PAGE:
Air Force General John D. Lavelle (right) [here standing next to one of the greatest haters of the 20th century, Sen. John Stennis (D, Miss.)] made the rounds of the Senate in 1972, hoping to defend himself against charges of violating orders in the case of stepped-up bombings in North Vietnam.
As a history professor, and one who specializes in American history, the enigma that was Richard Nixon has always fascinated me. Perhaps no one captured Nixon better than the late Stephen Ambrose, in his three-volume biography of Nixon. The narcissism, paranoia, hubris, genius, and downright confounding riddle that was Nixon is brilliantly captured by Ambrose, and I highly recommend the trilogy to anyone interested in learning about Nixon. Actually, Nixon could have learned a lot about himself by reading the books.
Recently, one of those facets of Nixon's personality - perhaps more than one - revealed itself. It involves the name and reputation of a man dead 31 years now. His name was Air Force General John D. Lavelle.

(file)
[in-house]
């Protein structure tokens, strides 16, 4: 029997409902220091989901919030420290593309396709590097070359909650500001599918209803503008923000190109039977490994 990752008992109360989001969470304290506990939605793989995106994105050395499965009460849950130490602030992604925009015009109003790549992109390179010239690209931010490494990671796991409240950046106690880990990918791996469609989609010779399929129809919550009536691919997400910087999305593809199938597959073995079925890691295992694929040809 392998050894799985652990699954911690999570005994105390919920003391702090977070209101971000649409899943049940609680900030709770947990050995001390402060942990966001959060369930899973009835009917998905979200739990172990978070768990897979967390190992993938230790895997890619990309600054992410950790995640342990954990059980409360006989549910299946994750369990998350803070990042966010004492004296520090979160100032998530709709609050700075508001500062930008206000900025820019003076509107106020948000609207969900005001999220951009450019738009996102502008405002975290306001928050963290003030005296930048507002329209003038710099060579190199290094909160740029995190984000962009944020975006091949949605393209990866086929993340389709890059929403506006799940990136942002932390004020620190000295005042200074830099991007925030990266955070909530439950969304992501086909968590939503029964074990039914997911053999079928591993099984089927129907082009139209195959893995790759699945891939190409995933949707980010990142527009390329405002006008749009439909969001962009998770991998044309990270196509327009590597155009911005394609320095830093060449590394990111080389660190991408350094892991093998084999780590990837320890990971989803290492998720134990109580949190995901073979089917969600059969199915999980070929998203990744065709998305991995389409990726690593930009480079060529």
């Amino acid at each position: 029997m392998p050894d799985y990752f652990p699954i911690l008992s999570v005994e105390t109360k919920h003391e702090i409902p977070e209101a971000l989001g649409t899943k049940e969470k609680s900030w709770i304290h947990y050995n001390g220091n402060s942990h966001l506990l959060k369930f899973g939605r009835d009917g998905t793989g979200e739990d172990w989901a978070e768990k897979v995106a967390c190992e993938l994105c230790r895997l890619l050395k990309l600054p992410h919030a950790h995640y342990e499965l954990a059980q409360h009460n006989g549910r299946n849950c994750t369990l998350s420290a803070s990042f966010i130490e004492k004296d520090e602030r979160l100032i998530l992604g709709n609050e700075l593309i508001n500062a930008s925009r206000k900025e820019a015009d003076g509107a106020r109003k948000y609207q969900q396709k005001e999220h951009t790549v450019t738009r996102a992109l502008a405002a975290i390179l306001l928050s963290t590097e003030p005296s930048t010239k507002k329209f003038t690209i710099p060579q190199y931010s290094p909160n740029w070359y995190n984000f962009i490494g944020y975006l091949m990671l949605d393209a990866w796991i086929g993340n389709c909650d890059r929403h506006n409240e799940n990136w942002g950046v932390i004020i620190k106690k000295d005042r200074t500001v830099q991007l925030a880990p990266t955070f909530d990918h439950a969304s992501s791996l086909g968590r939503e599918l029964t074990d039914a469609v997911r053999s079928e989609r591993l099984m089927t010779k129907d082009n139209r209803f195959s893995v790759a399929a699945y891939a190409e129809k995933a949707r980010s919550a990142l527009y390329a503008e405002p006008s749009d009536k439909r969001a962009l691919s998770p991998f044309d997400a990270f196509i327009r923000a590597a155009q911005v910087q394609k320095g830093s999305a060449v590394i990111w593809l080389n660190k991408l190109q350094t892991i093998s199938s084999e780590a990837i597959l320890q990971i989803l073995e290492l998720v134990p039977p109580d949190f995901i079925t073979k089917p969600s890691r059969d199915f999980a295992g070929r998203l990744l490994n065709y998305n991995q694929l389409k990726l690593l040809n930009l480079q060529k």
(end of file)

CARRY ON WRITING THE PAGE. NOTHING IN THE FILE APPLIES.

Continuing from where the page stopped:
Days before Nixon's plumbers broke into the Watergate hotel - bringing about the crisis of Nixon's abbreviated second term - the crisis of the first Nixon term dominated the news: Vietnam. By that summer of 1972, Lavelle's name and reputation had been thoroughly skewered thanks to numerous investigations by the Pentagon and Congress into 'unauthorized' bombings in North Vietnam. In the end, all of the investigations pointed to one thing: Lavelle - a four-star commander - had ordered the North Vietnamese bombings, and then tried to cover them up. His punishment was to be demoted to major general and forced into early retirement.
At the time - and until his death in 1979 - Lavelle maintained a stoic defense, saying he was acting on orders. No one believed him and he died with that blemish on his name, reputation and military career.
Now - 38 years later - we learn that he was telling the truth when he said he was following orders. As often happens in such cases, the government now says a Gilda Radner-like "Never mind", restores Lavelle's military rank and the man has his reputation back posthumously. Gee, thanks.